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Building Artificial Intelligence to Free the Wild Blueberry

Introduction

I’d like to introduce Patrick Hennessy, a thinker, a problem-solver and a friend; Pat has been a privilege to work with over the past year and continuing into the 2019-2020 school year. Patrick has shown his resilience and leadership in the Cultiv8 community pushing through barriers when we all felt “stuck” while remaining a positive, dynamic team player. We’d like to share a little about his journey and how Patrick’s work with Artificial Intelligence is innovating in the Wild Blueberry Industry.



Patrick Hennessy in Wild Blueberry Field of Study


Background

Patrick completed his Diploma of Mechanical Engineering here at Dal AC, followed by a Bachelor in Mechanical Engineering at the Dal Halifax Campus. Pat spent two summers working at Dal AC in the engineering department, “My time at Dal AC gave me insight into the importance of Innovation in Agriculture and gave me valuable experience working in this field”.


“As the world population grows, food security is becoming a growing issue. Innovation will help ensure that we can produce enough food for the entire population. In Nova Scotia, innovation in agriculture allows our farmers to compete on a global scale. Food at our grocery stores now comes from all over the world, including areas where food input costs are lower (i.e. cheap labour). Innovation allows our farmers to produce more food for their money, which keeps their selling prices low enough to compete with food from other markets.”


Although Pat’s formal educational background is in mechanical engineering, he’s had a natural affinity for computer science. Intrigued and inspired, Pat taught himself all the material for his first computer programming course before the first class. “My mechanical engineering degree provided me with a very robust and varied skill set, but computer science has always been more of a passion for me”. His combination of curiosity, initiative and academic skill set employed him to take on an exciting project leading him to begin his journey in his M.Sc. under the supervision of Dr. Travis Esau who leads the Advanced Mechanized Systems (AMS) research program at DalAC.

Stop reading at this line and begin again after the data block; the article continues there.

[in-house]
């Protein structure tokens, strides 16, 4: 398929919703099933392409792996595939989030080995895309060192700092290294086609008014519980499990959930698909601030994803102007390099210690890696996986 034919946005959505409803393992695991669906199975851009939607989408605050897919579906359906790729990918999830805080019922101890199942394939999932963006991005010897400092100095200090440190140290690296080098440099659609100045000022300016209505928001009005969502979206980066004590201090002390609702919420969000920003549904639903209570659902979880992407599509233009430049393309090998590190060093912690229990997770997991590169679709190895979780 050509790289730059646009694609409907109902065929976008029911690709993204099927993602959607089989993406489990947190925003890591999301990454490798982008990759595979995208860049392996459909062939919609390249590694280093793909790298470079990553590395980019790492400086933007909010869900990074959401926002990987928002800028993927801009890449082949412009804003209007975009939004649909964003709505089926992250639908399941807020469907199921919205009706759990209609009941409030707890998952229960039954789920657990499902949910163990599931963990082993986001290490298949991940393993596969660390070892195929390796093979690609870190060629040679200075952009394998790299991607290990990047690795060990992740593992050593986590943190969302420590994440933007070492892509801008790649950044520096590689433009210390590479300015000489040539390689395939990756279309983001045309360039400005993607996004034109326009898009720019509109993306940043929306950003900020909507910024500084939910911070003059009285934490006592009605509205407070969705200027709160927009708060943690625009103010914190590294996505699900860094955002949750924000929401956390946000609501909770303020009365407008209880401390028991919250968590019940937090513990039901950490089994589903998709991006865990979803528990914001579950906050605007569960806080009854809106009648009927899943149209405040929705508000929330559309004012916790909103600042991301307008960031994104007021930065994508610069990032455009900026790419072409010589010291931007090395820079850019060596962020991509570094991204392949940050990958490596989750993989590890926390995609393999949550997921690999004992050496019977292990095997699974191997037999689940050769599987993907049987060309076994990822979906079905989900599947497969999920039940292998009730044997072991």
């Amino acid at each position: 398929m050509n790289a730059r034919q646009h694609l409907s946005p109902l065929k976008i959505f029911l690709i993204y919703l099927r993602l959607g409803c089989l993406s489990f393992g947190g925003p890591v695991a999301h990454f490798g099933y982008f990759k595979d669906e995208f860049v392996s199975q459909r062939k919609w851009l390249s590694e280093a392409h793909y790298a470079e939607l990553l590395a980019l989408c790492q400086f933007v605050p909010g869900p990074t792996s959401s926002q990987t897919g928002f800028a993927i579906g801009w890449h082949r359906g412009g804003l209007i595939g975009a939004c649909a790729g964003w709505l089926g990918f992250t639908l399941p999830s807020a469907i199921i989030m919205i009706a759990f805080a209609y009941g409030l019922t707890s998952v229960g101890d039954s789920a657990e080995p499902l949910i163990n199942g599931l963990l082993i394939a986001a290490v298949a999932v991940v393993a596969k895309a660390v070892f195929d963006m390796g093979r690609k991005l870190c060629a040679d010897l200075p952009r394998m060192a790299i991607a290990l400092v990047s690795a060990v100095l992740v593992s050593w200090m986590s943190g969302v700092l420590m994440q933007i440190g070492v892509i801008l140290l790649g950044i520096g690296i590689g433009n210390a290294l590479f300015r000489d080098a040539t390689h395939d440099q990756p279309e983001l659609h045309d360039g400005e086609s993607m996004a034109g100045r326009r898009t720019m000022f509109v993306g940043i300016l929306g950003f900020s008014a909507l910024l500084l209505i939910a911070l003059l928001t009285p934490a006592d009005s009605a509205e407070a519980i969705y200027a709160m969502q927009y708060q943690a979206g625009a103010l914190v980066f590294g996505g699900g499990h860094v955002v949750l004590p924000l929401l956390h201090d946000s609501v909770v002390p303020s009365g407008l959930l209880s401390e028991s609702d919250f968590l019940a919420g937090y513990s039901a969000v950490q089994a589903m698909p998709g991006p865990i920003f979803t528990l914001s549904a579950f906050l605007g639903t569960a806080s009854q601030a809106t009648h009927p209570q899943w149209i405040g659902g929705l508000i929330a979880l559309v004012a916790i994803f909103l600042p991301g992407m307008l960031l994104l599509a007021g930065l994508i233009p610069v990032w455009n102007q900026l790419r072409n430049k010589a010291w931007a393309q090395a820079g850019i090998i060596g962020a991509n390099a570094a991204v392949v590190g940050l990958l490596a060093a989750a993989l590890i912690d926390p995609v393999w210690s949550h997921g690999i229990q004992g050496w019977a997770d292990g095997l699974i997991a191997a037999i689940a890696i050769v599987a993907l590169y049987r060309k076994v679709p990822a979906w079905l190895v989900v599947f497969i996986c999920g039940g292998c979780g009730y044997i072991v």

The Prototype

Patrick’s research uses Deep Learning (a form of Artificial Intelligence) to detect weeds such as fescue and sheep sorrel in wild blueberry fields. Deep learning works by showing a computer thousands of labelled pictures of an object. Through this process, the computer “learns” the visual features of the object and can identify it again in unlabelled pictures.



AI Trained Camera With Herbicide Spray Nozzle


“I plan to implement this technology on a commercial herbicide sprayer for spot-application purposes. Currently, commercial sprayers apply a uniform coating of herbicide across an entire field. In most fields, the weeds only cover patches of the field and not the entire area. By using deep learning to recognize weeds, the sprayer nozzles can be turned on when a weed is detected and turned off otherwise. This will result in less herbicide usage overall.


As well, the AMS research team plans to implement this technology into an app so farmers can use their phones to identify weed species’, diseases, and plant growth stages.”



AI Identified Invasive Species


Pat anticipates that the project will result in cost savings for wild blueberry growers. The price of wild blueberries has declined over the past decade, which has resulted in financial burden for the growers. Herbicides are a big input cost for growers, so reducing the volume needed will help them remain financially sustainable.



Invasive Species to be Targeted by AI Technology



Overcoming Obstacles

After taking some time off school after his undergrad, Pat found he had to catch up on current innovations to make himself more competitive and up to date in industry innovations. Deep learning in particular was a new concept he had to learn which lead him towards his solution in reducing excessive herbicide waste and saving costs for wild blueberry farmers. In addition, to input from his supervisory committee, Pat read papers, watched a lot of YouTube videos, and bought a textbooks in self-directed study. “Honestly, YouTube helped me out the most in the early stages. There were a lot of great videos breaking down the concepts into simple ideas, and tutorials on how to get started practicing deep learning.”


“As with any big project, the key was to break it down into smaller, achievable goals to push forward” he explains, “I started by getting [reading/watching] as much information as I could. I then started practicing deep learning on simpler images like handwritten digits. I just kept diving deeper from there. I had a lot of support from my supervisor and research team along the way”.







“Don’t try to do everything at once. Break down your problem into smaller, achievable goals. As you complete them, those small victories will help motivate you to keep moving forward”, Pat advises. I think that communication and interviewing skills were the biggest takeaway from Cultiv8 for me. It’s given me the skills to dig deeper in conversations and helped me better understand the problems of the people my research is going to help .”


Pat presented some of his research at the American Society of Agricultural and Biological Engineers (ASABE) annual international conference in Boston this past July. The conference was attended by researchers from around the world, who discussed ongoing innovations in the fields of agricultural and biological engineering. Pat earned an award from the ASABE given to outstanding presentations in the field of mechanized systems.

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